Injera is a spongy, slightly sour flatbread from Ethiopia and Eritrea, considered to be the national dish of these two countries. It is a “plate”on a plate, with various dishes being piled on it and, using one’s fingers, one breaks off little pieces of the injera to scoop it all up.
Traditionally made with Teff flour, you are just as likely to find Injera made with wheat flour, rice flour or a combination of any of these two; for the simple reason that teff, being the world’s smallest grain, is fairly expensive. In my home, my kids find the taste of teff a little too strong, so I definitely go down the half and half route.
All you need to make Injera is:
- teff flour (or some plain flour or rice flour)
- vegetable oil or ghee for cooking
Injera Recipe without Teff (Easy Injera Recipe)
All you need to do is use equal amounts of rice flour and regular plain flour, and follow the rest of the recipe, as given below.
Gluten Free Injera
Teff flour is gluten free. So if you only use Teff four or half and half with rice flour, your injera will be gluten free.
My Ethiopian culinary introduction began in London when, for a year or so, I had an Ethiopian couple staying next to me. We became fast friends and loved cooking with each other; and on the odd occasion when I didn’t have a date (yes, it happened), I’d volunteer to babysit their two boys, as they also ran a small Ethiopian restaurant.
They taught me how to cook Injera, make my own Berbere and Niter Kibbeh and various Wat (wett/stews) recipes. I ended up cooking in their restaurant kitchen too, whenever they needed extra help, which ended up being more often than I’d anticipated, which was absolutely fine with me!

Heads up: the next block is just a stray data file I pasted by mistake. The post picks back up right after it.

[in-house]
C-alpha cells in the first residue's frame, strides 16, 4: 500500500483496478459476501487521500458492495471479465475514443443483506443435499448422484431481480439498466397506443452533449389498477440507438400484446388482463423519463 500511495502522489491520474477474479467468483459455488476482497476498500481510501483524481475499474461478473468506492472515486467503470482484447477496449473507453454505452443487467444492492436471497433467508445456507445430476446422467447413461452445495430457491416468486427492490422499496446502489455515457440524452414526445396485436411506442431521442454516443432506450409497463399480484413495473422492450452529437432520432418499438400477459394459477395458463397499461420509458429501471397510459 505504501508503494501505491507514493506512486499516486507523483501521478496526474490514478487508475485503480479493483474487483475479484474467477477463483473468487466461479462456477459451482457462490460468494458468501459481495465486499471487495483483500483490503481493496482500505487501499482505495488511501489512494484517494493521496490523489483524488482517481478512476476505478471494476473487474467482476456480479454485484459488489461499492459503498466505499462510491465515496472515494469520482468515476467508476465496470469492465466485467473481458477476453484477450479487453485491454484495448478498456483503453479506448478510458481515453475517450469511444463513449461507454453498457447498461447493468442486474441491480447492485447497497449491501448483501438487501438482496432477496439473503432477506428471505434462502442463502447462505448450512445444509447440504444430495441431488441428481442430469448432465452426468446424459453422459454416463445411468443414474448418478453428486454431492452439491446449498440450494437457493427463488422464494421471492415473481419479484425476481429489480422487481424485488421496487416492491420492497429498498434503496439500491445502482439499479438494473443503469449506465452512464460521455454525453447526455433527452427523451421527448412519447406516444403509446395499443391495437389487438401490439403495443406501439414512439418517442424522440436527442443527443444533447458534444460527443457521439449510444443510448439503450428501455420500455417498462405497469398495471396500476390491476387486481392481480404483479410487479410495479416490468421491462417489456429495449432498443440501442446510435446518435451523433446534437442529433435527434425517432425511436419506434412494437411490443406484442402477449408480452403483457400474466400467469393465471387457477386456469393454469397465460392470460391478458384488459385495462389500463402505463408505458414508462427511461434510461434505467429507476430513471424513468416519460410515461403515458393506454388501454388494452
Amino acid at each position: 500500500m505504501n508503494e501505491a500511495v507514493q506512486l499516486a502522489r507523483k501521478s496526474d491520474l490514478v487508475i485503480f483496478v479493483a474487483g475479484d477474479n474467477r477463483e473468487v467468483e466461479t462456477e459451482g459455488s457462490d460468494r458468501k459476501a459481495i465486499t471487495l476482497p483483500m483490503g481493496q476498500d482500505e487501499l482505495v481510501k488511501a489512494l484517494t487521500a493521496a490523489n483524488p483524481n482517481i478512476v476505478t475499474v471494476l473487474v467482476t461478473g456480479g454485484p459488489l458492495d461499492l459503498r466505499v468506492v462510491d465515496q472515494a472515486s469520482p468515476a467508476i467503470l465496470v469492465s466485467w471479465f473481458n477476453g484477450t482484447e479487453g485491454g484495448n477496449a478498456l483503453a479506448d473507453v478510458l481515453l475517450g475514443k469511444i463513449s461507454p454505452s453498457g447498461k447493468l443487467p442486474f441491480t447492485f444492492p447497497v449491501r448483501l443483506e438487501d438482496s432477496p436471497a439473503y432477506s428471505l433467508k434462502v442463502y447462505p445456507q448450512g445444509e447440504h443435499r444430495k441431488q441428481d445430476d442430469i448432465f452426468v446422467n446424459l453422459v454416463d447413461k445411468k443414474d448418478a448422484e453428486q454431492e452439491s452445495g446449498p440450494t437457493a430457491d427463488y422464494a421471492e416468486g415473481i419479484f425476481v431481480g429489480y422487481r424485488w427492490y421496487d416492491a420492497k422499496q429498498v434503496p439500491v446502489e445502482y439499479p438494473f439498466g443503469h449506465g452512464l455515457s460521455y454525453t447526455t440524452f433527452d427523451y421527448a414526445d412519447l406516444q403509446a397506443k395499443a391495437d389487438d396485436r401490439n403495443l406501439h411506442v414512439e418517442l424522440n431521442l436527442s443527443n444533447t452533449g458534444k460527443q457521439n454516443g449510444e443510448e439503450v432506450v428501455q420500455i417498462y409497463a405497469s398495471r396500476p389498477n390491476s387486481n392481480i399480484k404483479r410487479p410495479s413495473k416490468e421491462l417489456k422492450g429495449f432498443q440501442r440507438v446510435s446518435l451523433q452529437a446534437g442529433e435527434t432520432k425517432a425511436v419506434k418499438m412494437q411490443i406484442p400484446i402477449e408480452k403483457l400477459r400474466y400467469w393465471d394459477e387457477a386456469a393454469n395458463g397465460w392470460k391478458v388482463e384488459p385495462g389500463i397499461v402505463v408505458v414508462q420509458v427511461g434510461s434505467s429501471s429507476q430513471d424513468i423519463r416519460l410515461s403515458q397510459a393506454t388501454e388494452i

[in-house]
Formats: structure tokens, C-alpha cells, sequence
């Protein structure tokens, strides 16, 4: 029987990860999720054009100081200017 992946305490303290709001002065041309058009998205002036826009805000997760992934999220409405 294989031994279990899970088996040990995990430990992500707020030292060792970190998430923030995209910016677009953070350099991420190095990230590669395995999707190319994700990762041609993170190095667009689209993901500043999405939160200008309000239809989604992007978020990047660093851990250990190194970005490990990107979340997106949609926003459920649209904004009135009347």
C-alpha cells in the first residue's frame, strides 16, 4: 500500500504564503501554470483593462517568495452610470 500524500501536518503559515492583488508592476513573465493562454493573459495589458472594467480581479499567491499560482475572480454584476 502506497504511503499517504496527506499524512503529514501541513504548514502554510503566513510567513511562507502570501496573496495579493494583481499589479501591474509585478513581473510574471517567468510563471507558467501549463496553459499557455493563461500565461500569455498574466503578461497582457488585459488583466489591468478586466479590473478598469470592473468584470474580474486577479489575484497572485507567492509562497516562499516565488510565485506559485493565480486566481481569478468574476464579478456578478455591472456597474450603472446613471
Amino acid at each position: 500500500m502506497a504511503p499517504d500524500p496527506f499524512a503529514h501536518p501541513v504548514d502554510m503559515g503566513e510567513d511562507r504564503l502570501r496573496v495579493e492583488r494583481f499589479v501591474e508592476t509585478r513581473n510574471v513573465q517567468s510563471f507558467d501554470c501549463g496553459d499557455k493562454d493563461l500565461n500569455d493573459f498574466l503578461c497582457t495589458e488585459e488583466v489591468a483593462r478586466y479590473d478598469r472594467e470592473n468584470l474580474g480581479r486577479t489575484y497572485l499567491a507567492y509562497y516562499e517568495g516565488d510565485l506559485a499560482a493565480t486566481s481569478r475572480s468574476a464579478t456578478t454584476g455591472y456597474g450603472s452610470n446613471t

It was a priceless education, because at that point in time, East and West African cooking was the final frontier for me! I am still in touch with them after all these years and unbelievably, the boys are in their 20s now!
The traditional Injera batter is made then left to stand for 2-3 days, resulting in a strong, sour smell, much like sourdough but much more pungent. My kids absolutely detest it, which is why I use the quick method more often than not. It’s only when I’m having a party or cooking for clients that I go down the malodorous route!
I’ll give you both methods here.
How to serve Injera?
Traditionally served with Ethiopian stews, lentils and vegetables. Doro Wot (above) is a classic topping, along with farmer’s cheese, some spinach and perhaps another stew and vegetable dish. However, this will also go with all manner of curries and Indian sides. As seen in the picture, you place it on a plate and top with whatever you’re serving it with. Alternatively, roll and cut at a diagonal to allow diners to help themselves to the roti.
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Injera is a spongy, slightly sour flatbread from Ethiopia and Eritrea, considered to be the national dish of these two countries. PLUS 1 hour and 20 minutes resting time.
Injera Recipe – Ethiopian Flat Bread
Injera is a spongy, slightly sour flatbread from Ethiopia and Eritrea, considered to be the national dish of these two countries.
PLUS 1 hour and 20 minutes resting time.